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Annette Brophy moved from Detroit to Florida in 1981

By Hilary Reeves

Annette Brophy was a Midwestern tomboy, a recent high school grad working at a steamship agency, when she was offered a job in Florida.

“I jumped at the chance,” she said.

On July 13, Brophy retired from Tropical Shipping after 35 years with the company. Born and raised in the downriver Detroit area of Allen Park, Brophy graduated from high school in 1976. The youngest of three and the only girl, she described her childhood as a menagerie of sports: gymnastics, springboard diving, and cheerleading.

“I’ve been a tomboy all my life,” she laughed.

She wanted to be a nurse, briefly attending Henry Ford Community College, but soon changed her focus to logistics after working for Tolmar International, right out of high school.

“My career in the transportation business began in the Detroit area, working for an agency that represented many large companies and tramp vessels that called in the Great Lakes,” she said. “At the time, we represented international carrier companies like Zim Container Line, Waterman Steamship Line, Autoliners, and Ernst Russ. The tramp vessels were ships that called within the Great Lakes and hauled cargo, including chemicals for Dow Chemical.”

After leaving Tolmar, she was recruited by a freight forwarder looking for a Traffic Manager in a Riviera Beach, Florida office. Brophy moved to Florida in 1981 and was with them until they sold the company in 1983, when she walked over to Tropical Shipping to put in an application.

“As a freight forwarder, I worked closely with Tropical, and knew of its reputation early on,” she said.

Prophy poses in Tropical offices in front of a model ship. Brophy began her career at Tropical as a Documentation Coordinator. A few years later, she was offered a manager trainee program and, after completing it, was promoted to Import Manager.

“During the late ‘80s, Tropical began service to Belize, Hondurus, and the Dominican Republic, which grew the import business beyond my dreams,” she said. “Our volumes grew by about 150 percent every year for at least two to three years. You could say Tropical and I learned the import business together.”

After subsequent positions that included Trade Support Manager and Customer Service Manager, Brophy spent four years managing a consolidating warehouse before she was pulled for a temporary assignment in Kearny, New Jersey in 1994, restructuring the company’s agency office.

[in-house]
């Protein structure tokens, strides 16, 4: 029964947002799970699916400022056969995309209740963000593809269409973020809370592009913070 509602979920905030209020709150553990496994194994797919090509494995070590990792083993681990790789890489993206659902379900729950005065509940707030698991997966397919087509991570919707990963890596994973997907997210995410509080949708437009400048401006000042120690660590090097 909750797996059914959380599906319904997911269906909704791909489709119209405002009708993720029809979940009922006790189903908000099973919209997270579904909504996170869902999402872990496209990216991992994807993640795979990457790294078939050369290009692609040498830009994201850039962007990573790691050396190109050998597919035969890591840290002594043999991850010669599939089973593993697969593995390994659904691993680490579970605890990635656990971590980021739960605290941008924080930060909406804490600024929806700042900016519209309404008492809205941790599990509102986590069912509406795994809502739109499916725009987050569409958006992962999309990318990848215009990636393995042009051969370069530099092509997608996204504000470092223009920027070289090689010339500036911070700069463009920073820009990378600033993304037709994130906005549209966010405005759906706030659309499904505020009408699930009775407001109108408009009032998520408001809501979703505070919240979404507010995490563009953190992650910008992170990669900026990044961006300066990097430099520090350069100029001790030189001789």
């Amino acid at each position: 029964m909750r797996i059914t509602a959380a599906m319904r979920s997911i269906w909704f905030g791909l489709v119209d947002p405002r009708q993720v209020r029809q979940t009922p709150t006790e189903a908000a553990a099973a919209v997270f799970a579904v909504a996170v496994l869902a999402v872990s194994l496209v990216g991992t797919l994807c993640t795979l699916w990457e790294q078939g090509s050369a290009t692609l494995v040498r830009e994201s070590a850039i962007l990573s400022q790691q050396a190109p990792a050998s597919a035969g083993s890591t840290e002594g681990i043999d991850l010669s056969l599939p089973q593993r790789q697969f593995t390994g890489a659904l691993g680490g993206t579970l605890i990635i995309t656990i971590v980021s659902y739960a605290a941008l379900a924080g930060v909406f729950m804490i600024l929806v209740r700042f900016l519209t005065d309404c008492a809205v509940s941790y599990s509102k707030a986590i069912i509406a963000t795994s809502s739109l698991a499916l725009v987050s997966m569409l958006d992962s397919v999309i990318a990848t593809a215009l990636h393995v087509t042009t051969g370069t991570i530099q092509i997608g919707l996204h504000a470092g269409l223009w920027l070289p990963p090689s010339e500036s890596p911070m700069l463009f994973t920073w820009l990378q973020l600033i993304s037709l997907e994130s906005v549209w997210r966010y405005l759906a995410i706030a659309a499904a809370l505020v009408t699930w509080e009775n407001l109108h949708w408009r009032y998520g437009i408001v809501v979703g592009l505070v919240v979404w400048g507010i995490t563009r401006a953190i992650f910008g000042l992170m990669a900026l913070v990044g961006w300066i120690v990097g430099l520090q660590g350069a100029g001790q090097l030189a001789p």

“After nine months and a full New Jersey winter, I came back to Florida and worked in the Miami terminal with the night shift loading crew,” she said. “I had a lot of fun, and learned a lot about the loading of cargo, but it was a brutal physical experience. Good thing I was still a tomboy.”

Brophy still lived in the North Palm Beach area, more than an hour to the north, so her days were long. After four months in Miami, she became the company’s Training Manager, responsible for developing training materials and classes for all areas of the company, including the ports.

“We had a team of five trainers and myself, and we trained everyone everywhere on things like forklift operation, documentation, TRACE and TRANS – our logistics systems at the time – Microsoft products, and cargo handling and receiving,” she said.

During this time, Tropical began its search for a new logistics system.

“I was involved with the vetting of some of the companies, and heavily involved in the specification writing with the company they chose,” she said. “Tropical implemented a new terminal system (CATOS) along with an equipment-control and booking system (TLink) in 2000. The training team I led was responsible for learning the job responsibilities in the port so that we could work on the training material and teach all the operators how to work the systems. After the implementation became overwhelming for users, we pulled the plug, holding off on the implementation until after the season. I continued on the Genesis team, working on the in-house development of specific modules of TLink. It ended up being a six-year temporary assignment. It was very rewarding when we finally launched the entire system.”